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Senate President Gets Feel For Berkshires' Economic Future
By Andy McKeever, iBerkshires Staff
03:44AM / Monday, June 05, 2017
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Senate President Stanley Rosenberg met with local officials on Friday.


Christopher Kapiloff of Laminate Technologies showed off a piece of bulletproof glass his company is selling in large numbers, but said it will be made elsewhere if the state can't lower the cost of doing business.
PITTSFIELD, Mass. — Unemployment, wages, and innovation are high points for the state's economy, all of which the commonwealth is doing the best in the nation. 
 
But the state has stalled on education, transportation, and revenue. If those don't change, then Senate President Stanley Rosenberg believes the state will lose growth.
 
"Overall, in general, the commonwealth as a whole, we are a high-quality state for life, work, building businesses, and quality of life. But we are being compromised in terms of the next generation of this because we don't have transportation infrastructure and we don't have the education infrastructure. We are in a stall of education funding for 15 years now and we're stalled in closing the achievement gap," Rosenberg said.
 
Rosenberg sat in on a number of meetings in the Berkshire on Friday to discuss the county's economic future. The Amherst Democrat knows a lot of the issues already from prior meetings here and representing rural Franklin County to the east. 
 
"Franklin and Berkshire desperately need education and transportation," Rosenberg said.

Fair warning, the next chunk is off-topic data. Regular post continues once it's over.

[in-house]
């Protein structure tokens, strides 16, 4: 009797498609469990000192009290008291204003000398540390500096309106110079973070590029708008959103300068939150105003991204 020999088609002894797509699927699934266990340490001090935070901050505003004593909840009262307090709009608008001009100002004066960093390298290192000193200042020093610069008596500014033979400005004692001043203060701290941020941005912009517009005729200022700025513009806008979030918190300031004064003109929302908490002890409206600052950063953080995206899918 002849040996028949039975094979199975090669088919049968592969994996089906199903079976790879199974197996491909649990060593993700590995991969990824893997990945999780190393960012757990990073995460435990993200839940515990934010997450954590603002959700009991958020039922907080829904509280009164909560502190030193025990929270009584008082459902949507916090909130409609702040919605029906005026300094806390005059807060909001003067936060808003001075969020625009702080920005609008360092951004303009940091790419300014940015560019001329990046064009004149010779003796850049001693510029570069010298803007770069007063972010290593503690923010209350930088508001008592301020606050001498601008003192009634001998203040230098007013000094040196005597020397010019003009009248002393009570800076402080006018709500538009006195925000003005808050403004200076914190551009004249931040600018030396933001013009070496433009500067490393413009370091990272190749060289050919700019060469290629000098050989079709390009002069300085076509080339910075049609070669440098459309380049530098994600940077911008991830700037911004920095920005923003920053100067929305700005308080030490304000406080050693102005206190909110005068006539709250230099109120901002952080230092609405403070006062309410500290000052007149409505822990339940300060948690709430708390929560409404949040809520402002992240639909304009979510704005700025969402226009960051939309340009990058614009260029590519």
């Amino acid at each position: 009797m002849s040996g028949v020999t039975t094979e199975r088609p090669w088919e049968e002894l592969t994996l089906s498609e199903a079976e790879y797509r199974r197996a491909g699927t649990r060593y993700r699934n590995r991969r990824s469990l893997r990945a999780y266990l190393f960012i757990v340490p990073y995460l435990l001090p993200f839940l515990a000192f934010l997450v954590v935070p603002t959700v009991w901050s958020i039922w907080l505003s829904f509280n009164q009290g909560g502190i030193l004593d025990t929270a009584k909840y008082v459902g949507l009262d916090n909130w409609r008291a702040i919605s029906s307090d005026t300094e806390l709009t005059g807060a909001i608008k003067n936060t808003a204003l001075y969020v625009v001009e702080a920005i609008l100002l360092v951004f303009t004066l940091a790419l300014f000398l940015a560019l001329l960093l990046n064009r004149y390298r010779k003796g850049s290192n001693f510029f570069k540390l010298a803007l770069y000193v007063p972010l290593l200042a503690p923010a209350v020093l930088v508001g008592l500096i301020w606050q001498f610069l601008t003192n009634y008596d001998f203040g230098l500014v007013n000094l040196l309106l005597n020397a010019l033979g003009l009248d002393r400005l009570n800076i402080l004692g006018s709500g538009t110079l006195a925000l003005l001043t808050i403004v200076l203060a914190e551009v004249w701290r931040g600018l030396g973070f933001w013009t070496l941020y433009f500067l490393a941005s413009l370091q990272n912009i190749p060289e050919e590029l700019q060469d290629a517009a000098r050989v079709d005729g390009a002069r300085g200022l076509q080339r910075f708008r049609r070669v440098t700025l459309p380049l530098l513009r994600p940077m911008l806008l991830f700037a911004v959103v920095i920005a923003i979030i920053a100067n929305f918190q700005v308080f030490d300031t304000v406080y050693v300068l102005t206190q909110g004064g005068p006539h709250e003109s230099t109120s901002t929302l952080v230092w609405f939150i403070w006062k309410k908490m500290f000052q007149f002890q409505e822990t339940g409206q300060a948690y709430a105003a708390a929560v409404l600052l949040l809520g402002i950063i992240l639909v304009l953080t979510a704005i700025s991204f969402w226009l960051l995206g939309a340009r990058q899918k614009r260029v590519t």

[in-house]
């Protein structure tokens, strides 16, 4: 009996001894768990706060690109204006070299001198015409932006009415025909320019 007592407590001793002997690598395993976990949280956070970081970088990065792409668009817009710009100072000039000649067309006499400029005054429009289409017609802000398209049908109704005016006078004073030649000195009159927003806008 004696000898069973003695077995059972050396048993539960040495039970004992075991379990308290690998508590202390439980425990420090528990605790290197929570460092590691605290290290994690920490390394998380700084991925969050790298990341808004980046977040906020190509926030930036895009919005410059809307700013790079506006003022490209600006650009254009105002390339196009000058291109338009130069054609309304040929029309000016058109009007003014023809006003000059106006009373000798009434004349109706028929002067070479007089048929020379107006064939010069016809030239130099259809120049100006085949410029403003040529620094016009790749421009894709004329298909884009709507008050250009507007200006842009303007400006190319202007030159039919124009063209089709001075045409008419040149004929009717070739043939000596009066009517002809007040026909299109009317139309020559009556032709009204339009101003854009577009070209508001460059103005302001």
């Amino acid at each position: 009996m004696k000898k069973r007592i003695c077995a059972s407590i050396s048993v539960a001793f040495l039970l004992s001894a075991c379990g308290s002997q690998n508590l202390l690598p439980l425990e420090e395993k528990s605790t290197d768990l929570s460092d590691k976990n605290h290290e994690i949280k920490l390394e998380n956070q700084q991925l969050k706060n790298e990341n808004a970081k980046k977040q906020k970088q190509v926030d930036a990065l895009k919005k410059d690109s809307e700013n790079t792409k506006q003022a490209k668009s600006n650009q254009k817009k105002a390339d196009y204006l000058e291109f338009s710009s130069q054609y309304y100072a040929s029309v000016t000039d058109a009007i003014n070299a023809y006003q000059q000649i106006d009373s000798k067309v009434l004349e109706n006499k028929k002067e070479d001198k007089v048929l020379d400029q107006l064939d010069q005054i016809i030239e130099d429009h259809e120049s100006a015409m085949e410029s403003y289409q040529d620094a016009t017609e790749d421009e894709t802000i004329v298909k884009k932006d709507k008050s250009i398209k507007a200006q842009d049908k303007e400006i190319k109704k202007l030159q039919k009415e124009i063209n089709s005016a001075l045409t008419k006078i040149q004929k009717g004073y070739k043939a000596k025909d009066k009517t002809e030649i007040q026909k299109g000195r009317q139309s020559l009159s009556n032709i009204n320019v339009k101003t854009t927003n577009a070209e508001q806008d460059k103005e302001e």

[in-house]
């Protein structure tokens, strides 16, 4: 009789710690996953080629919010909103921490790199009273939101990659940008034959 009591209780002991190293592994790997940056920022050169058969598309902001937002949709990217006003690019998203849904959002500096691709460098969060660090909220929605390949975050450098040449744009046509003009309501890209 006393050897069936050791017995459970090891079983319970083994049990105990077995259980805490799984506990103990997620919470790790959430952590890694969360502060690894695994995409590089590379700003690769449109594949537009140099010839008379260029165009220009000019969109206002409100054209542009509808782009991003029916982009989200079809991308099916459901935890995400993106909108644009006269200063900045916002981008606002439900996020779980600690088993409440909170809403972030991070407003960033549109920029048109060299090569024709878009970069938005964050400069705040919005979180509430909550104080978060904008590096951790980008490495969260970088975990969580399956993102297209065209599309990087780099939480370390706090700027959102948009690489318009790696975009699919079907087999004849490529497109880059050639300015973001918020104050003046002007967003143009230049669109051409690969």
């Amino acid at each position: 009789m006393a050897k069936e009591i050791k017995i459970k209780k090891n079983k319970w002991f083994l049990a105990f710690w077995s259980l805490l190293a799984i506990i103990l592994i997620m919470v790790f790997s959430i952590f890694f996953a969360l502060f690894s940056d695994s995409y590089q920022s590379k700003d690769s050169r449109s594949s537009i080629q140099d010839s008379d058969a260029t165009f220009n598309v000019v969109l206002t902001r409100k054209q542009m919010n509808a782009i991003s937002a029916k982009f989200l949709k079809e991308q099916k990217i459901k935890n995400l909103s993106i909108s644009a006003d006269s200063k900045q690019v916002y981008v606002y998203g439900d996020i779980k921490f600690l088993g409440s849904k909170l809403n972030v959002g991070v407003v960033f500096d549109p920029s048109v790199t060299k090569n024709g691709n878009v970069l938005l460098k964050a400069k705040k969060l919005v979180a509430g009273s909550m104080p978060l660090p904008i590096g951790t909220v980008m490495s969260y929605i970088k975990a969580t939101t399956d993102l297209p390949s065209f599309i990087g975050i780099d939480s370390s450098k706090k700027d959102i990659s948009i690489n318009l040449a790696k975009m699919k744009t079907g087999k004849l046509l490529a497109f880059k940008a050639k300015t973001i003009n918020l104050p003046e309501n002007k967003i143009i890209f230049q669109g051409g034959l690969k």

The issues about aging demographics, the loss of young people, and the particulars like rolling out high-speed internet to help business development aren't really new to him. What he hoped to find out on Friday was what plans do local representatives have for the future of the economy.
 
"There's a lot of strategic thinking going on and trying to figure out what is the mechanism by which this whole county, which is really today thought of as three subunits within the same area, how are you proceeding to try to knit together major strategic initiatives?" Rosenberg asked.
 
1Berkshire Chairman Donald Dubendorf cited the Berkshire Blueprint project, which the state Senate has allocated funding. The effort brings leaders from throughout Berkshire County to revisit the plans crafted a decade ago. That will grapple with the Berkshires' identify and set a plan for future growth. 
 
"I think the biggest problem, and what makes our parochialism even more exaggerated, is our comfort with silos. We've got to find ways to break those down and make sure the right people are talking to each other about the right issues," Dubendorf said.
 
Patrick Larkin, director of Massachusetts Technology Collaborative's Innovation Institute, encouraged a room full of local business leaders to "concentrate on your own indigenous strengths." A region can't simply say 'we want a bio-sector here,' Larkin said. But instead, a region should strengthen what it current has and then reach out to grow and expand that reach. 
 
"The community has to be laser focused on what it is good and isn't good at and exploit that," Larkin said.
 
One example he used is that the Berkshires have a legacy of advanced manufacturing and state and federal funds have been used to boost similar efforts in the Albany, N.Y. area in at UMass Amherst. The Berkshires can find a niche to tie in with that by building on the region's current "nodes of innovation" and then expanding its networking reach.
 
Focusing on the local assets is exactly what Lever, in North Adams, Board of Trustee Jeffrey Thomas says his organization is trying to do. They opened a co-working space with the intent to help entrepreneurs. But, the problems he is running into is operations capital, deal flow, and investment capital.